We spoke to the hospital systems in Colorado and found waste is actually fairly low when it comes to unused or expired vaccines.
DENVER — As we get further into the vaccine rollout in Colorado, we started asking about doses that have gone unused throughout the process.
We spoke to the hospital systems in Colorado and found waste is actually fairly low when it comes to unused or expired COVID vaccines. Here’s what each one told us:
UCHealth is administering tens of thousands of doses a week and, so far, has tracked two doses they couldn’t use. One of which was accidentally dropped.
Dr. Michelle Barron, with UCHealth, said they treat the vaccines like liquid gold.
“At the end of the day, if we miscounted or someone didn’t show up, we have a system in place to get people that missed their second dose, waiting for their second dose or first dose,” said Barron.
She said the waitlist of people who are considered high priority has helped them make sure they don’t waste any doses.
SCL Health also said their percentage of waste is very low. They do everything they can to find people at the end of the day at their clinics, including waiting into the evening for people to come in and get their shots.
“We have an after-hours call list,” said Jennifer Biltoft.
This includes people who live within 15 minutes of their facilities and can be called to come in last minute to take extra doses.
“Really it would be at the end of the day and we weren’t able to get someone in fast enough before the vial or syringe expired,” said Biltoft. “Short of it running out of its time, we do everything we can to get someone there.”
In a statement, HealthOne said: “As a result of our very diligent efforts at maintaining storage conditions and careful clinic planning we have had virtually no waste (there was one broken syringe with one dose.)”
Denver Health said they have had next to no waste so far, again referring back to waitlists and getting people in to take any leftover doses to make sure nothing is wasted.
“I’m honestly not aware of a single wasted dose if they have extra,” said Dr. Simon Hambidge.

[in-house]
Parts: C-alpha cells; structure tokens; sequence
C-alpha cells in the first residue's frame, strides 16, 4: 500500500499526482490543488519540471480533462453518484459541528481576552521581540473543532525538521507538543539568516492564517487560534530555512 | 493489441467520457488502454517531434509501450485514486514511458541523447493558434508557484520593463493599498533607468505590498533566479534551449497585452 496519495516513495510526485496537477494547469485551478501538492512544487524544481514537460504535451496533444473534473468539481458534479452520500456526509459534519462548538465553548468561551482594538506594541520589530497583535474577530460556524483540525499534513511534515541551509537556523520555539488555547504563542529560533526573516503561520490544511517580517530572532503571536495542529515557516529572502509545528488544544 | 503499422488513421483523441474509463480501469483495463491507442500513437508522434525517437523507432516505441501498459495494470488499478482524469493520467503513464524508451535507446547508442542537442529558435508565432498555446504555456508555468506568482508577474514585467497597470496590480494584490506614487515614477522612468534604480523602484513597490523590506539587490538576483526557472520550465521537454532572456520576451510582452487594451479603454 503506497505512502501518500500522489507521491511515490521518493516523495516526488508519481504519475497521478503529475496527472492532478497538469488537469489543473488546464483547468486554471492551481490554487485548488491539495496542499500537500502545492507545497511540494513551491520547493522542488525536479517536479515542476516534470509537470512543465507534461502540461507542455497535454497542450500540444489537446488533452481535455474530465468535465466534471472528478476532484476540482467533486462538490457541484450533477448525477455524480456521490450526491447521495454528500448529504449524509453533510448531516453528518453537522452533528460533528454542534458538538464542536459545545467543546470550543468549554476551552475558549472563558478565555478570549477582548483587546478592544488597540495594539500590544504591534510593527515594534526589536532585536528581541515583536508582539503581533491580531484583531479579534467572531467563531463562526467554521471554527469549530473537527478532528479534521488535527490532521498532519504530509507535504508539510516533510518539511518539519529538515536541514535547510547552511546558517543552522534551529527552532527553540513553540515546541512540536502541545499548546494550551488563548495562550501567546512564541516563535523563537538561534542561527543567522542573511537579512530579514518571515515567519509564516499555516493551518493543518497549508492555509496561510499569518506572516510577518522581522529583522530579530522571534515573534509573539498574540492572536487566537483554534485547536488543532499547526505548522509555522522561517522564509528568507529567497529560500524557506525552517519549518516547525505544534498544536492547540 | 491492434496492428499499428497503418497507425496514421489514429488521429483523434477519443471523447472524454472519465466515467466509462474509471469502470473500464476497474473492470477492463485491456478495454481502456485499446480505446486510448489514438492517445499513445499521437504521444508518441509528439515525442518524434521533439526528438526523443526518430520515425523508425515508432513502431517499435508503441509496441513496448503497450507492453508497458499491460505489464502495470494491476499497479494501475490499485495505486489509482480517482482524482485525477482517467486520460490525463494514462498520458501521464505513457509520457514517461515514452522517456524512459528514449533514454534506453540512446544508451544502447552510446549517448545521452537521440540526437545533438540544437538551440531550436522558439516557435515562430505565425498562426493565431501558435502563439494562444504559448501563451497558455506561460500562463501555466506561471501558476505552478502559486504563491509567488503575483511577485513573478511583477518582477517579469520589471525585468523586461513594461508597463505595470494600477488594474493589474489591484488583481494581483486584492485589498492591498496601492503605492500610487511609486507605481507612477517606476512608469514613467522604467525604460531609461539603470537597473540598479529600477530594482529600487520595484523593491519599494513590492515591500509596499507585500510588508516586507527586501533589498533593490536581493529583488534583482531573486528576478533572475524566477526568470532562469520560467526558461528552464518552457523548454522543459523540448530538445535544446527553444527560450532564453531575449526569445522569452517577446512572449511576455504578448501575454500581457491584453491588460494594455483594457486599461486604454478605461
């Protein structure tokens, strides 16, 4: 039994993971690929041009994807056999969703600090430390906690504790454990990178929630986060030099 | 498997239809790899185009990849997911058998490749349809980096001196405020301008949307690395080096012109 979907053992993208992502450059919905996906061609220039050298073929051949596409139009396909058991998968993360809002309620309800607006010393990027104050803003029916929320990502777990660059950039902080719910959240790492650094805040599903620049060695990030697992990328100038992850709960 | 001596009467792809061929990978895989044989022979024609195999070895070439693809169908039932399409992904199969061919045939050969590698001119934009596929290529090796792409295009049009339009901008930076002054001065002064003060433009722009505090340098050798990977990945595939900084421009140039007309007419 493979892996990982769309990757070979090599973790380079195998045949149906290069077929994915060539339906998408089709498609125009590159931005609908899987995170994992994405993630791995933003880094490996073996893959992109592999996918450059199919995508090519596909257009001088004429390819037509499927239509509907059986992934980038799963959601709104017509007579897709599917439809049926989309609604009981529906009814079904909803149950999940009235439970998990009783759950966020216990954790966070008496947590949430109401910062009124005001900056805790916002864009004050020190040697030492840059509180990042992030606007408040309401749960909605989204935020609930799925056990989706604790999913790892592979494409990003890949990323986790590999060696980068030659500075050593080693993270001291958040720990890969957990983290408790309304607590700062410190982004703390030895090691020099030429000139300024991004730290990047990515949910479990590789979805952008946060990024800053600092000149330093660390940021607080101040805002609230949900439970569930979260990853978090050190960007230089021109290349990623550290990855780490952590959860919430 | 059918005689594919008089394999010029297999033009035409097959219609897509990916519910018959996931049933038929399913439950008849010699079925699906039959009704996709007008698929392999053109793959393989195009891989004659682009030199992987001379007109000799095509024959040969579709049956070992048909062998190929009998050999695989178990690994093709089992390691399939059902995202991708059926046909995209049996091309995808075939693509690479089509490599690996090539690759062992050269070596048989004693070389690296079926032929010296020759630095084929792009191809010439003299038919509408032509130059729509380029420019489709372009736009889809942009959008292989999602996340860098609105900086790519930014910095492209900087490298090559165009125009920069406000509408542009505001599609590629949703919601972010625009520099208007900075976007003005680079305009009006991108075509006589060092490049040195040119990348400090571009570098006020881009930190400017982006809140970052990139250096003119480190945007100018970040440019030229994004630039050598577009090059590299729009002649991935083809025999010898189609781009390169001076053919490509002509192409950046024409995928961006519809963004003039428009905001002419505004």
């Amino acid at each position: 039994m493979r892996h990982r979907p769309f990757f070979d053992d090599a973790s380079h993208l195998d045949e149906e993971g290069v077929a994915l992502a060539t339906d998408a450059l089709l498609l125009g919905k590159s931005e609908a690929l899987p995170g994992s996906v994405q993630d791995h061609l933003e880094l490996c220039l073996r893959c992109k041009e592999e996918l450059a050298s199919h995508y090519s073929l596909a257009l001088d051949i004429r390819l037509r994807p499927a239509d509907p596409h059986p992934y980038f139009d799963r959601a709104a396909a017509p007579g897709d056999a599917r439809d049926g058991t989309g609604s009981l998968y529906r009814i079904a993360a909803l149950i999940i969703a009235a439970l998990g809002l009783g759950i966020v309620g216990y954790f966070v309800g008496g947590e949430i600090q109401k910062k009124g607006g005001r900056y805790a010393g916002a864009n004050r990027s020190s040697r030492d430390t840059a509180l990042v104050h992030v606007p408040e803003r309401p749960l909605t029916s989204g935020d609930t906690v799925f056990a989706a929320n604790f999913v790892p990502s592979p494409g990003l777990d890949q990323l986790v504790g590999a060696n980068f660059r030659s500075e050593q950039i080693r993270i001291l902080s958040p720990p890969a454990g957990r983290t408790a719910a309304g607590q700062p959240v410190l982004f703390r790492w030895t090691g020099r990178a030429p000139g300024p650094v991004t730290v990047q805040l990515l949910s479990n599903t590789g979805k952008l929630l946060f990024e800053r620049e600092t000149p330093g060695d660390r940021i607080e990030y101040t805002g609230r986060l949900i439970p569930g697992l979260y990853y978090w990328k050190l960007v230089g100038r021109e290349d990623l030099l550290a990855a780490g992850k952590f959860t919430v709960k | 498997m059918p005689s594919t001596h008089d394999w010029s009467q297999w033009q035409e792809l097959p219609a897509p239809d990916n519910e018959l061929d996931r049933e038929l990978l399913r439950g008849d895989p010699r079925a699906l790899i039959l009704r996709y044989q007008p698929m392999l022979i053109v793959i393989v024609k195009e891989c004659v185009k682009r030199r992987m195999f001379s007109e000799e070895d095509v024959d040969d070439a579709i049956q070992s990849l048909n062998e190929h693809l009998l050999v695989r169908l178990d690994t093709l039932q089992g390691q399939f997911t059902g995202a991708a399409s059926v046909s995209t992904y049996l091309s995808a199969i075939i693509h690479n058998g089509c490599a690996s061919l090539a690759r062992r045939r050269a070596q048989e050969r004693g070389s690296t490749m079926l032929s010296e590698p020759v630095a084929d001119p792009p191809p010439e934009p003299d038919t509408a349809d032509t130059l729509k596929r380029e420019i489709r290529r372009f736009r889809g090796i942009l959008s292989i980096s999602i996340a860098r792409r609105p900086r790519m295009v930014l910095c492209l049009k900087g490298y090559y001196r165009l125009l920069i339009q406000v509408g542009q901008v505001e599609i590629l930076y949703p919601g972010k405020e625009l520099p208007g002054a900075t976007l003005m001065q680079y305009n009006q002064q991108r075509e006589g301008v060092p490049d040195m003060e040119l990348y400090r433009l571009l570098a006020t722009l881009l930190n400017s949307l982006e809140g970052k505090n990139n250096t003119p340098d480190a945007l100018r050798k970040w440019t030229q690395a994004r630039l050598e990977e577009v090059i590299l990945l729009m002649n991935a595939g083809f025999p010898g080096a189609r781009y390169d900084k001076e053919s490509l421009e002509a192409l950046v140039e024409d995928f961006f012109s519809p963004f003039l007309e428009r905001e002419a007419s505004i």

The hospital also said it’s not aware of any doses going to waste due to power outages or storage issues.
So far, Kaiser has seen roughly 300 doses they could not use out of the more than 150,000 they’ve administered so far in Colorado.
A significant chunk was earlier this year for a total of 165 unusable doses after a power shortage caused by high winds.
Kaiser shared this statement:
“We have an efficient process in place to ensure every possible dose is used. This includes using our robust system to outreach any eligible Coloradan on our waitlist based on priority to offer a same-day appointment or inoculating any age-eligible Coloradan in our medical offices that are approved to provide the COVID-19 vaccine.”
For a statewide perspective, the Colorado Dept. of Public Health and Environment provided this information:
“The total number of unusable doses in Colorado as of March 18 [is] 838 doses. Of those, Pueblo Local Public Health rendered 300 doses of the Pfizer vaccine unusable after a portable vaccine storage unit malfunction. In addition, Kaiser had 165 unusable doses because of a power shortage caused by high winds. The rest were unused for a variety of reasons. Most of those instances were the result of a vial being dropped, a faulty syringe or needle, or a vial that was broken in transit.”
The state has so far distributed more than 2 million doses of the vaccine.
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